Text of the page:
Virtually no one likes going to the dentist…but we all know it’s important! Dental care for humans and animals alike is something that should never be ignored. Proper dental hygiene is a critical part of keeping your pet healthy and happy, helping to avoid potentially life-threatening issues that come with dental disease. Want to know just a bit more? Dr. Tressa MacLennan from our Scottsdale location did a quick segment with a brief overview! Check it out:
People brush their teeth because it helps keep their breath fresh, and because it’s important for maintaining their health. These things are true for animals too, but too many pet parents neglect their pet’s dental health simply because they don’t realize its importance.
A National Pet Owners survey found that only 14% of dogs and 9% of cats receive dental care at the veterinarian’s office. Early treatment, regular dental examinations and cleanings, and a home care regimen are key to maintaining your pet’s health and longevity. Don’t make that mistake. Periodontal disease is one the most prevalent diseases in companion animals today. In fact, four out of five dogs over the age of three have some sort of periodontal disease.
Numerous studies show a link between gum disease and serious health issues like heart disease. According to the American Veterinary Medical Association, bacteria can enter your pet’s bloodstream from their teeth and mouth, leading to potential infections of your pet’s heart, lung, kidneys, liver, and nervous system. Prevention is the best approach, so regular brushing, dental exams and cleanings are vital.Plaque and tartar build-up on teeth is a sign of trouble, so make dental chews, teeth brushing and regular check-ups part of your routine. Cats need regular dental care as well.
The American Animal Hospital Association guidelines recommend regular examinations and dental cleanings for all adult dogs and cats annually, starting at one year for cats and small-breed dogs, and at two years of age for larger-breed dogs.
So its clear: an annual dental examination is the best way to identify issues before they have a serious impact on your pet’s health. Your veterinarian will observe your pet’s face, their gums, cheeks, palate, and bite patterns to isolate dental health concerns and recommend cleaning and/or treatment. Regular dental cleanings can also make a huge difference to your pet’s overall health. Your vet can help you establish a home-care routine. Make that commitment.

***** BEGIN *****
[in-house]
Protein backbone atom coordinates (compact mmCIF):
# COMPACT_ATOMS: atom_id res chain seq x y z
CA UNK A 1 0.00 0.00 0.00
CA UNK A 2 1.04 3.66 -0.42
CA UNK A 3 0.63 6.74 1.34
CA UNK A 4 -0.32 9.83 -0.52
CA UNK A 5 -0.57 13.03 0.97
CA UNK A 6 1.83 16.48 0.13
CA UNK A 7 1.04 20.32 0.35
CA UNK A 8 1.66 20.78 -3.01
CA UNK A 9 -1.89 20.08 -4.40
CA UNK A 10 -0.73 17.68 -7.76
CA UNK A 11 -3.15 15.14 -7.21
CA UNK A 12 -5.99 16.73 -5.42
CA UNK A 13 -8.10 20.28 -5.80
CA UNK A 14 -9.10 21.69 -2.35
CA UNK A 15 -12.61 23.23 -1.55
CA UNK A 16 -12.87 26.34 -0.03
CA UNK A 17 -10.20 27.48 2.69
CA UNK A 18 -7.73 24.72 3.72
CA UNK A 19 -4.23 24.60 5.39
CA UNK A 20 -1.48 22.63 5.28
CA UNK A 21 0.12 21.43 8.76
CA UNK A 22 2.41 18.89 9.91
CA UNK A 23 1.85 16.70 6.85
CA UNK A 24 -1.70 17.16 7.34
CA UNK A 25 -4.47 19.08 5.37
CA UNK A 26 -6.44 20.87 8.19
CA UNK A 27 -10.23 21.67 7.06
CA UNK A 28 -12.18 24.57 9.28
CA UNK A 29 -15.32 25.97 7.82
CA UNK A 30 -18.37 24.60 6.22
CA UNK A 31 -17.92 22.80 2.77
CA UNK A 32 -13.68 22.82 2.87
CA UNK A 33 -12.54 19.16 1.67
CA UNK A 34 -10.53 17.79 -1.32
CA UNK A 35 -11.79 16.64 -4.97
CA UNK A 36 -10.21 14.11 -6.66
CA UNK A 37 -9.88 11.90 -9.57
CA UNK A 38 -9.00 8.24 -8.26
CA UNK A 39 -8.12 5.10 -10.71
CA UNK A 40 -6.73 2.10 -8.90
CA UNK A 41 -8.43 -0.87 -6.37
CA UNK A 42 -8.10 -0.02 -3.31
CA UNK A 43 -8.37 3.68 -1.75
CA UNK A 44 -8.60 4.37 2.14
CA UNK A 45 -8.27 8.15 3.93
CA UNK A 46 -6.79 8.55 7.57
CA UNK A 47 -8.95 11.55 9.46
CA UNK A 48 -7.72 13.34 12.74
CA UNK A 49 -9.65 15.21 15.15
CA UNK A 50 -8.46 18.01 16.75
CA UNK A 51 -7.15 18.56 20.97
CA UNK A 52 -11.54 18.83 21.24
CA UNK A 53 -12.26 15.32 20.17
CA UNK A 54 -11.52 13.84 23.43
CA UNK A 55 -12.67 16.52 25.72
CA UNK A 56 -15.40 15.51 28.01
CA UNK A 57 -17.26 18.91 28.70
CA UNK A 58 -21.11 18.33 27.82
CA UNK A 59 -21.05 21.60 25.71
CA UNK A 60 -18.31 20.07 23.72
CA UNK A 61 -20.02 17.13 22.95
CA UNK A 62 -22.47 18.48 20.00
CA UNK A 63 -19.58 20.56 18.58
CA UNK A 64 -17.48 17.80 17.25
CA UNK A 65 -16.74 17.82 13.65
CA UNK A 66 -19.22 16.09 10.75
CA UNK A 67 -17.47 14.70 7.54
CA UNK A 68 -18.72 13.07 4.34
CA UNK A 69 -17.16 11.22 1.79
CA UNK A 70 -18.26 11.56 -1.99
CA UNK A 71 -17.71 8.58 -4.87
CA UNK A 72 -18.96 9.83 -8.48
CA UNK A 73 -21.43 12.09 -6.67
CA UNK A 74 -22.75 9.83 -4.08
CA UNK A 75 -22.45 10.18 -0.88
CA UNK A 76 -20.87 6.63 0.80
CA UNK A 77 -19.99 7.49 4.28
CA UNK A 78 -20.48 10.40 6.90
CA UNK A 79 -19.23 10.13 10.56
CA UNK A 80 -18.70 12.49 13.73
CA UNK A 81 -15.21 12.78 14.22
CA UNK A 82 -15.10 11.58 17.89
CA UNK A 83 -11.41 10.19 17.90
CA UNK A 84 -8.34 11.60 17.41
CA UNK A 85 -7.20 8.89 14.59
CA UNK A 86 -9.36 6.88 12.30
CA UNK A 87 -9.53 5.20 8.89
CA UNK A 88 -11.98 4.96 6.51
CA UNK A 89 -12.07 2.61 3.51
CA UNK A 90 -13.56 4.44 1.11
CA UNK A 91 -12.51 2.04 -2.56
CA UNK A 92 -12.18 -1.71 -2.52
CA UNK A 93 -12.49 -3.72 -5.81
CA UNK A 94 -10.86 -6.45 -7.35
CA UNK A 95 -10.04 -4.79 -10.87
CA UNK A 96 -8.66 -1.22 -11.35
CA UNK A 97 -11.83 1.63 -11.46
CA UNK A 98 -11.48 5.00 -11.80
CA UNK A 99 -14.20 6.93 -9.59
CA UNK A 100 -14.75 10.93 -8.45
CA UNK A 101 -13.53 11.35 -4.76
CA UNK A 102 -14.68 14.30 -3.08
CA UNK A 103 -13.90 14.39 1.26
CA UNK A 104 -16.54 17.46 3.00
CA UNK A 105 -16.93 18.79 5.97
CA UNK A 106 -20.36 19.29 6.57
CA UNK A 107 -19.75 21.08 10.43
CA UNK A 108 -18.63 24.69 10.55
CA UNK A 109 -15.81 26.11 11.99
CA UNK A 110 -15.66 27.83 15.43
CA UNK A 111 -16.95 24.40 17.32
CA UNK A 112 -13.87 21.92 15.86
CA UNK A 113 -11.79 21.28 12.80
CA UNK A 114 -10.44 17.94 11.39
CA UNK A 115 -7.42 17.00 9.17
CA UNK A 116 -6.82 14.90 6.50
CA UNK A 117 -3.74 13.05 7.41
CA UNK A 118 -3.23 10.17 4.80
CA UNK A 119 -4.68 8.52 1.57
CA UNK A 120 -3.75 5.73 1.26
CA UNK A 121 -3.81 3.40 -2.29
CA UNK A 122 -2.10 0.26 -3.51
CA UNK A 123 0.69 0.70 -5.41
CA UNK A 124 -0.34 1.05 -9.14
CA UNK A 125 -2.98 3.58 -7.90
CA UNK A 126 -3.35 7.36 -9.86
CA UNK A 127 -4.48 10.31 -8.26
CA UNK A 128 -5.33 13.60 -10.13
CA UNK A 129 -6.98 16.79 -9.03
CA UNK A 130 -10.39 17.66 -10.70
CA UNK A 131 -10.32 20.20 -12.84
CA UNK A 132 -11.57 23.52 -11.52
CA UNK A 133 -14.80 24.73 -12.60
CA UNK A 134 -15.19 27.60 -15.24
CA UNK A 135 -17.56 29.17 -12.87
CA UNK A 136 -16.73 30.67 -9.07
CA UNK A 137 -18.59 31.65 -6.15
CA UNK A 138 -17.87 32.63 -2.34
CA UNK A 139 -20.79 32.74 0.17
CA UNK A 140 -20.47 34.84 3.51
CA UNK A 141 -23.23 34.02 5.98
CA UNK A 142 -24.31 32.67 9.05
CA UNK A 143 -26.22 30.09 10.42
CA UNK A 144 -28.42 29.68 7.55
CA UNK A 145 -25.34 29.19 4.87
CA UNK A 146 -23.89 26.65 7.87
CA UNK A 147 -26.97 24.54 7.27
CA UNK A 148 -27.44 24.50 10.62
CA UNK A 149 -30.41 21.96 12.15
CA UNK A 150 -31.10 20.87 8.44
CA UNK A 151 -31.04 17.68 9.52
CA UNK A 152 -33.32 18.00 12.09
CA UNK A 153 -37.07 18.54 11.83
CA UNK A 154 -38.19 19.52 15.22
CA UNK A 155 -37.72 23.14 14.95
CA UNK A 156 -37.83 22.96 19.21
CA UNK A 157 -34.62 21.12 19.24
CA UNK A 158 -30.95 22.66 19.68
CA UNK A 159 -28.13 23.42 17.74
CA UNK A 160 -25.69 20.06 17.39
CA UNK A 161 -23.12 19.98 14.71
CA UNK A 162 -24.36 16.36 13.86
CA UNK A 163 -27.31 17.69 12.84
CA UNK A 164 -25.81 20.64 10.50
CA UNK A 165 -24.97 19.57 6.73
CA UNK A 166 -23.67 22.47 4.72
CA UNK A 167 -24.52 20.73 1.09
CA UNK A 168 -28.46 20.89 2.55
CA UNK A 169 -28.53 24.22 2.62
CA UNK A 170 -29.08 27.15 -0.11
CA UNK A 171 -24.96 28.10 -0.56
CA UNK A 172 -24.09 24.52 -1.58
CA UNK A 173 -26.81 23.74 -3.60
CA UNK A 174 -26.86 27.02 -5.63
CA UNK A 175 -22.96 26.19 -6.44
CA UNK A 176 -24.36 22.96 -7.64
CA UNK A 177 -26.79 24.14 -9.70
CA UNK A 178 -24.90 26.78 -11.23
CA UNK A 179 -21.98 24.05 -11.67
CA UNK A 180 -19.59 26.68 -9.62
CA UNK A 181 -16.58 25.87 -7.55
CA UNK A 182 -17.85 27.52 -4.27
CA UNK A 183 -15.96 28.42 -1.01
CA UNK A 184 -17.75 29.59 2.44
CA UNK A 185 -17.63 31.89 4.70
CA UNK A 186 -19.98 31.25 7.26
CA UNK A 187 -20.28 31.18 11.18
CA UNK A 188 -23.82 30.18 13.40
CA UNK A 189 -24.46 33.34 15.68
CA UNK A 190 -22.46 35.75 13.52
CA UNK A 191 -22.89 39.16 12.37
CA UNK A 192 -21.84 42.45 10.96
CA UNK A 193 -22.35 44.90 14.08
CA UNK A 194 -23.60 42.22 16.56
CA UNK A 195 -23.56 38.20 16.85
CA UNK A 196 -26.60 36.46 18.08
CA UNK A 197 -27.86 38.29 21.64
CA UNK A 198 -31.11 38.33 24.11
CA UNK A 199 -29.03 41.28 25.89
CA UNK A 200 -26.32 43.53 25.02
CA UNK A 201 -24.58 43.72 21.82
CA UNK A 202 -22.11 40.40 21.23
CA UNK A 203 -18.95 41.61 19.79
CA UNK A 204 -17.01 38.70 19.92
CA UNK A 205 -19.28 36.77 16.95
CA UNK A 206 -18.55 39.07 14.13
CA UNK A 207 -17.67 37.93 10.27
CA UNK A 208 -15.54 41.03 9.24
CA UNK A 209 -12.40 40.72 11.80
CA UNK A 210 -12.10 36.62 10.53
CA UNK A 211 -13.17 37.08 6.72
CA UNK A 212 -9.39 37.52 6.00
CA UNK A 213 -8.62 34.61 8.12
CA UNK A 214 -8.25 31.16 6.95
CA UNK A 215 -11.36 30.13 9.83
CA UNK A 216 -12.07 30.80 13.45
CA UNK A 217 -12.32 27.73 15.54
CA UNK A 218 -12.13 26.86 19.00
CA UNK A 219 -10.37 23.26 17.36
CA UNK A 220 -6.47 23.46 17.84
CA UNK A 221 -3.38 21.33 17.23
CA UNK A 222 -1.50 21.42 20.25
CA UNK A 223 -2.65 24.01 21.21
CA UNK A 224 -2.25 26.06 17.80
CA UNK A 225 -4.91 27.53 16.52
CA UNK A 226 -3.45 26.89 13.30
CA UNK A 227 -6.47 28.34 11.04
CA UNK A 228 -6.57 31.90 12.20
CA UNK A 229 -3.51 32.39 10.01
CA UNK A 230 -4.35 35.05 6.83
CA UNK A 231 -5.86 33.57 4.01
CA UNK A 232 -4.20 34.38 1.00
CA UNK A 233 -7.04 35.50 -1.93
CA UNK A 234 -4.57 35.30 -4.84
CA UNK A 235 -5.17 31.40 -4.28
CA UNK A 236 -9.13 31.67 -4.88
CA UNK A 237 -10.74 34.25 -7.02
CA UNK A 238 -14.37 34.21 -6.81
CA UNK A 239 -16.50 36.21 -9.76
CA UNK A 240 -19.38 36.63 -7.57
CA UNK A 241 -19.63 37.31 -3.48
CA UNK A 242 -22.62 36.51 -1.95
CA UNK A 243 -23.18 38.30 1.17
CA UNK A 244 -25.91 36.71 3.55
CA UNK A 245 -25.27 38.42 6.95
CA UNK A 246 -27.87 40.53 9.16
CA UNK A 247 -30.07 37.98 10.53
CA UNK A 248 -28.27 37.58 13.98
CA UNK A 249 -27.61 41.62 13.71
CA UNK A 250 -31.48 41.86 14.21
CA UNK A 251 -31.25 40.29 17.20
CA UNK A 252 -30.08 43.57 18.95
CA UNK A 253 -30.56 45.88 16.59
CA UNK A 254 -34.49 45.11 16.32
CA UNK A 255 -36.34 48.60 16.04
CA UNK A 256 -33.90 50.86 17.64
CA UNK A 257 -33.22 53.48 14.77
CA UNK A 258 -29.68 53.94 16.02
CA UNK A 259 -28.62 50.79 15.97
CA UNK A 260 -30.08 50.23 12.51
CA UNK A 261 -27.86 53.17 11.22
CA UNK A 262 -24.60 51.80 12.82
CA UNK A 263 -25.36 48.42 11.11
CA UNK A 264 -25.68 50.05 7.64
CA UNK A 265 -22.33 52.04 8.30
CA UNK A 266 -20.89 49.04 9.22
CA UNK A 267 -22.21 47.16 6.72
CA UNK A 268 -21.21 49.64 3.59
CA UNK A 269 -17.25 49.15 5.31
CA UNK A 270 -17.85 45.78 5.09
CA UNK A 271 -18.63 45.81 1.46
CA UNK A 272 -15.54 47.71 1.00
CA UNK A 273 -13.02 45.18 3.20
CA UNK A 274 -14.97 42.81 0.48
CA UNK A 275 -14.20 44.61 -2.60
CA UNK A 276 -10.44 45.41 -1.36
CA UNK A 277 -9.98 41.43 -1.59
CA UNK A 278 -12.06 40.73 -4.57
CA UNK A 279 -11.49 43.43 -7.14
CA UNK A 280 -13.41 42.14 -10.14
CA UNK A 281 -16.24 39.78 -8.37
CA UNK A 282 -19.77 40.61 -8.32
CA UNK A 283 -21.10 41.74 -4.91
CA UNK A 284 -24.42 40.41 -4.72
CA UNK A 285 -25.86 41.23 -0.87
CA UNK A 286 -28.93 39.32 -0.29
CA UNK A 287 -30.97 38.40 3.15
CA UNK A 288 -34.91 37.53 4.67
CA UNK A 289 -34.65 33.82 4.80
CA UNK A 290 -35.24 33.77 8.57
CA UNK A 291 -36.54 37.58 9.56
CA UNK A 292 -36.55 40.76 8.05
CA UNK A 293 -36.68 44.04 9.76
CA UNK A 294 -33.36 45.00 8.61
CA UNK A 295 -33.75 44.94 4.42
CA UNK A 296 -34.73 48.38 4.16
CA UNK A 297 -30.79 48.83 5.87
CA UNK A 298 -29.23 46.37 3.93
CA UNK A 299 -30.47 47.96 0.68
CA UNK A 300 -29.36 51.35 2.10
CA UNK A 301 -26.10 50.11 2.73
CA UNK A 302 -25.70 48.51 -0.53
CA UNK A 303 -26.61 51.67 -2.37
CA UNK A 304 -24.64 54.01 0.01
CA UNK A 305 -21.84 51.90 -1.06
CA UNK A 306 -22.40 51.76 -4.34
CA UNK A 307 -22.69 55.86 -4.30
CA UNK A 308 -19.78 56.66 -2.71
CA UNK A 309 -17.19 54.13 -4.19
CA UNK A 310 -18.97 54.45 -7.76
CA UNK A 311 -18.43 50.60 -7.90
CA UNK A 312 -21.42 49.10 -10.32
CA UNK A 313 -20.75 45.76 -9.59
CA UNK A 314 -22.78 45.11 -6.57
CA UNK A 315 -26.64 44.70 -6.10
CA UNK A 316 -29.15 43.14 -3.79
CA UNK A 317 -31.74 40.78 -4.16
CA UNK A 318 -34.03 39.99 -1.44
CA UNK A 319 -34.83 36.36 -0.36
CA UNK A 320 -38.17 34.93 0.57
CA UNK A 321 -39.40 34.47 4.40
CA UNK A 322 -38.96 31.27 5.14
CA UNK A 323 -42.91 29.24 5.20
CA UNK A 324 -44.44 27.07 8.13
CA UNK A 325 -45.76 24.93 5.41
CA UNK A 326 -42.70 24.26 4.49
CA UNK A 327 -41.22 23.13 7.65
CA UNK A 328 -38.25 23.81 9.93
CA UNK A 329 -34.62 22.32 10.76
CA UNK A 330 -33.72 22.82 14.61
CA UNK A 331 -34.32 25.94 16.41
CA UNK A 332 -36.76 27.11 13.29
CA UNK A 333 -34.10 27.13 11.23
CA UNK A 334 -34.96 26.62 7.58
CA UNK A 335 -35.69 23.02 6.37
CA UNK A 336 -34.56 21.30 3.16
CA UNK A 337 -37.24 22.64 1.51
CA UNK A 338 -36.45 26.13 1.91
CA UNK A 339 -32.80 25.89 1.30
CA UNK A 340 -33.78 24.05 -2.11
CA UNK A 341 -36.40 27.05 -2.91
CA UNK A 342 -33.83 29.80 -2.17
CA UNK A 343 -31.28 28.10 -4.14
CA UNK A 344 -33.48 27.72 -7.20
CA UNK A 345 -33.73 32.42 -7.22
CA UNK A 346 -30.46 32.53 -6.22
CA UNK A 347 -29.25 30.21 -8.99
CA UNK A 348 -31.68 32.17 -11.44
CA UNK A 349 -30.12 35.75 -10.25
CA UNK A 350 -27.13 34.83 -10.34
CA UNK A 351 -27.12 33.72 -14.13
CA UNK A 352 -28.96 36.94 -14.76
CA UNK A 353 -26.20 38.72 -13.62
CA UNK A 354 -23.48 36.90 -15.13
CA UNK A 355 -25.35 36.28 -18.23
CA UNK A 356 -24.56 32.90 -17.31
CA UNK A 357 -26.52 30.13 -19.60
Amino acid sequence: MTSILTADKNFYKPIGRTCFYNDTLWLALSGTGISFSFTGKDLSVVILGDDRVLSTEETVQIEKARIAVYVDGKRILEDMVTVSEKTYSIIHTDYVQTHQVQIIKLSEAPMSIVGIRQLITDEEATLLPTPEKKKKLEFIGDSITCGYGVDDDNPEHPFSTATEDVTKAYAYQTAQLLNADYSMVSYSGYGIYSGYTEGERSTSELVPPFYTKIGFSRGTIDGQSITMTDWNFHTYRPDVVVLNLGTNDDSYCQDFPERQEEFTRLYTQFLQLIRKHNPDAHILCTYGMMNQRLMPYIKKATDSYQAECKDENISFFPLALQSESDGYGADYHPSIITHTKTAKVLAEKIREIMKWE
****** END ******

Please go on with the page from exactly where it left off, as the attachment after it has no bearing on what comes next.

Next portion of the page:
This coming Pet Dental Health Month AZPetVet is offering $50 towards vital dental treatments. Make the appointment today. Click here to find your nearest AZPetVet location.
The American Animal Hospital Association guidelines recommend regular brushing to keep your pet’s teeth healthy. Dental examinations and cleanings should be performed for all adult dogs and cats annually, starting at one year for cats and small-breed dogs, and at two years of age for larger-breed dogs. Here’s why:
Periodontal disease can lead to more serious health problems. Numerous studies show a link between gum disease and serious health issues like heart disease. (This is true for people, too) Prevention is the best approach, so regular brushing, dental exams and cleanings are vital.
Four out of five dogs over the age of three have some sort of periodontal disease. Plaque and tartar build-up on teeth is a sign of trouble, so make dental chewies, teeth brushing and regular check-ups part of your routine. Our feline friends need regular dental care as well.
Brushing means better breath. Bad breath can be an indicator of periodontal disease in people and in pets. Regular brushing helps keep teeth healthier and breath better, so those slobbery kisses won’t take your breath away.
Decay and gum disease can cause tooth loss in animals. This condition which can be very painful, and cause serious health problems. Regular care saves you money in the long run, and helps prevent tooth loss.
Symptoms of Hidden Dental Problems
Your pets can’t tell you directly that their teeth hurt, so you might not realize they have a serious dental issue until it’s too late. If your pet is drooling more than usual, has bleeding gums, loose teeth, or suspicious looking spots on their gums, make the appointment today.
Oh, those doggy smells. From the routine “Guess what I just rolled in?” to wet dog smell to the truly disgusting and stomach churning whiffs of “What IS that?” – here’s why you need to pay attention to Fido’s funk.